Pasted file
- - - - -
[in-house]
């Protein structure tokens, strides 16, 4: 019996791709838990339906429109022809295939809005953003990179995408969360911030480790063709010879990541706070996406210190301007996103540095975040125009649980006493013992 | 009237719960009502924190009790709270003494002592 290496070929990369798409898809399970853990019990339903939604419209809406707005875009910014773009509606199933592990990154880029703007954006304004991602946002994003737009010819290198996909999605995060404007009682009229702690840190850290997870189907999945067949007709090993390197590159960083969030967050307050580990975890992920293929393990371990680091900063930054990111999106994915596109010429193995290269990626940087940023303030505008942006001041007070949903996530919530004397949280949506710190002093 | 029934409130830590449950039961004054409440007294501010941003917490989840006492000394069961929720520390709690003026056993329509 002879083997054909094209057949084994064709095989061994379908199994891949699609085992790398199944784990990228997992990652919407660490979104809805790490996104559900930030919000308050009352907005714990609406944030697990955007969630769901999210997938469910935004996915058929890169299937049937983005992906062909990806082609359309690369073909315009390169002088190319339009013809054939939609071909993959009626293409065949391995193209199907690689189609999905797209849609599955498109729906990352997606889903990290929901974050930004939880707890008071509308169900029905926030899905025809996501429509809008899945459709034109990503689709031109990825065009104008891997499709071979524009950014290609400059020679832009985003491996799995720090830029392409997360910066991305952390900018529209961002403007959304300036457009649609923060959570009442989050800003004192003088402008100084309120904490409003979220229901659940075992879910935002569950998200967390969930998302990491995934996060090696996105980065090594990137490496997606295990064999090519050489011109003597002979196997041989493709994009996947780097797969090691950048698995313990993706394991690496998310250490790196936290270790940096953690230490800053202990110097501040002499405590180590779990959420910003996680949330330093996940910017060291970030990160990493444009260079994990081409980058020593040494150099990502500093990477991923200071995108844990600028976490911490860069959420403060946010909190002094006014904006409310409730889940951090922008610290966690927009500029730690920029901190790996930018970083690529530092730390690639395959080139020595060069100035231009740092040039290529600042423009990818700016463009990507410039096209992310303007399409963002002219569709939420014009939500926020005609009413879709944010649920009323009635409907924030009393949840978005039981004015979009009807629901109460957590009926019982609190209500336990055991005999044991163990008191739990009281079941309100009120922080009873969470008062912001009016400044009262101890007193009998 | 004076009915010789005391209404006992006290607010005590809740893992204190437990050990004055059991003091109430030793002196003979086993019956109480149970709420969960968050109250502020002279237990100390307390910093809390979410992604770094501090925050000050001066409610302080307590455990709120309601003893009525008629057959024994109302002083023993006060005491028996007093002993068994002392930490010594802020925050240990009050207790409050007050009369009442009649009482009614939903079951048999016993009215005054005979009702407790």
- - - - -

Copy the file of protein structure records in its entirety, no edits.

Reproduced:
[in-house]
């Protein structure tokens, strides 16, 4: 019996791709838990339906429109022809295939809005953003990179995408969360911030480790063709010879990541706070996406210190301007996103540095975040125009649980006493013992 | 009237719960009502924190009790709270003494002592 290496070929990369798409898809399970853990019990339903939604419209809406707005875009910014773009509606199933592990990154880029703007954006304004991602946002994003737009010819290198996909999605995060404007009682009229702690840190850290997870189907999945067949007709090993390197590159960083969030967050307050580990975890992920293929393990371990680091900063930054990111999106994915596109010429193995290269990626940087940023303030505008942006001041007070949903996530919530004397949280949506710190002093 | 029934409130830590449950039961004054409440007294501010941003917490989840006492000394069961929720520390709690003026056993329509 002879083997054909094209057949084994064709095989061994379908199994891949699609085992790398199944784990990228997992990652919407660490979104809805790490996104559900930030919000308050009352907005714990609406944030697990955007969630769901999210997938469910935004996915058929890169299937049937983005992906062909990806082609359309690369073909315009390169002088190319339009013809054939939609071909993959009626293409065949391995193209199907690689189609999905797209849609599955498109729906990352997606889903990290929901974050930004939880707890008071509308169900029905926030899905025809996501429509809008899945459709034109990503689709031109990825065009104008891997499709071979524009950014290609400059020679832009985003491996799995720090830029392409997360910066991305952390900018529209961002403007959304300036457009649609923060959570009442989050800003004192003088402008100084309120904490409003979220229901659940075992879910935002569950998200967390969930998302990491995934996060090696996105980065090594990137490496997606295990064999090519050489011109003597002979196997041989493709994009996947780097797969090691950048698995313990993706394991690496998310250490790196936290270790940096953690230490800053202990110097501040002499405590180590779990959420910003996680949330330093996940910017060291970030990160990493444009260079994990081409980058020593040494150099990502500093990477991923200071995108844990600028976490911490860069959420403060946010909190002094006014904006409310409730889940951090922008610290966690927009500029730690920029901190790996930018970083690529530092730390690639395959080139020595060069100035231009740092040039290529600042423009990818700016463009990507410039096209992310303007399409963002002219569709939420014009939500926020005609009413879709944010649920009323009635409907924030009393949840978005039981004015979009009807629901109460957590009926019982609190209500336990055991005999044991163990008191739990009281079941309100009120922080009873969470008062912001009016400044009262101890007193009998 | 004076009915010789005391209404006992006290607010005590809740893992204190437990050990004055059991003091109430030793002196003979086993019956109480149970709420969960968050109250502020002279237990100390307390910093809390979410992604770094501090925050000050001066409610302080307590455990709120309601003893009525008629057959024994109302002083023993006060005491028996007093002993068994002392930490010594802020925050240990009050207790409050007050009369009442009649009482009614939903079951048999016993009215005054005979009702407790």